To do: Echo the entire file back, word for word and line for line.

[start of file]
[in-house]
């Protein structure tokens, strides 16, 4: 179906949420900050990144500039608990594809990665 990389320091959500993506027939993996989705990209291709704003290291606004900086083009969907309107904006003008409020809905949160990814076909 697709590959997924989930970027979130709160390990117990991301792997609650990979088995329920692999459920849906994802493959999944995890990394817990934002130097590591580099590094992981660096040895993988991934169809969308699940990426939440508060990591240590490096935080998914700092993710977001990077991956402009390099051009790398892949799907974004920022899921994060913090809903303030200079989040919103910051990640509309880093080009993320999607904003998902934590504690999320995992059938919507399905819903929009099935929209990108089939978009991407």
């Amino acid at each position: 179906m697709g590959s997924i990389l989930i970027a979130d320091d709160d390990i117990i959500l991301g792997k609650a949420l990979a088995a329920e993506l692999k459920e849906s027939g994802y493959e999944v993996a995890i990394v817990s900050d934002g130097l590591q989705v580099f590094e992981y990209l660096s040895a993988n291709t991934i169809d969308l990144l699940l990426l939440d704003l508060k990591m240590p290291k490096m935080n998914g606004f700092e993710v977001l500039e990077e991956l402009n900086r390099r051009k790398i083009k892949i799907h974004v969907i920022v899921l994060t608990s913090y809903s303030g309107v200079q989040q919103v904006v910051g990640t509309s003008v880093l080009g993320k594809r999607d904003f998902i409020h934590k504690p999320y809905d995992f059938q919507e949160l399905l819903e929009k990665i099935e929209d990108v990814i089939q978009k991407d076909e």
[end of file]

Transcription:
[in-house]
């Protein structure tokens, strides 16, 4: 179906949420900050990144500039608990594809990665 990389320091959500993506027939993996989705990209291709704003290291606004900086083009969907309107904006003008409020809905949160990814076909 697709590959997924989930970027979130709160390990117990991301792997609650990979088995329920692999459920849906994802493959999944995890990394817990934002130097590591580099590094992981660096040895993988991934169809969308699940990426939440508060990591240590490096935080998914700092993710977001990077991956402009390099051009790398892949799907974004920022899921994060913090809903303030200079989040919103910051990640509309880093080009993320999607904003998902934590504690999320995992059938919507399905819903929009099935929209990108089939978009991407």
């Amino acid at each position: 179906m697709g590959s997924i990389l989930i970027a979130d320091d709160d390990i117990i959500l991301g792997k609650a949420l990979a088995a329920e993506l692999k459920e849906s027939g994802y493959e999944v993996a995890i990394v817990s900050d934002g130097l590591q989705v580099f590094e992981y990209l660096s040895a993988n291709t991934i169809d969308l990144l699940l990426l939440d704003l508060k990591m240590p290291k490096m935080n998914g606004f700092e993710v977001l500039e990077e991956l402009n900086r390099r051009k790398i083009k892949i799907h974004v969907i920022v899921l994060t608990s913090y809903s303030g309107v200079q989040q919103v904006v910051g990640t509309s003008v880093l080009g993320k594809r999607d904003f998902i409020h934590k504690p999320y809905d995992f059938q919507e949160l399905l819903e929009k990665i099935e929209d990108v990814i089939q978009k991407d076909e």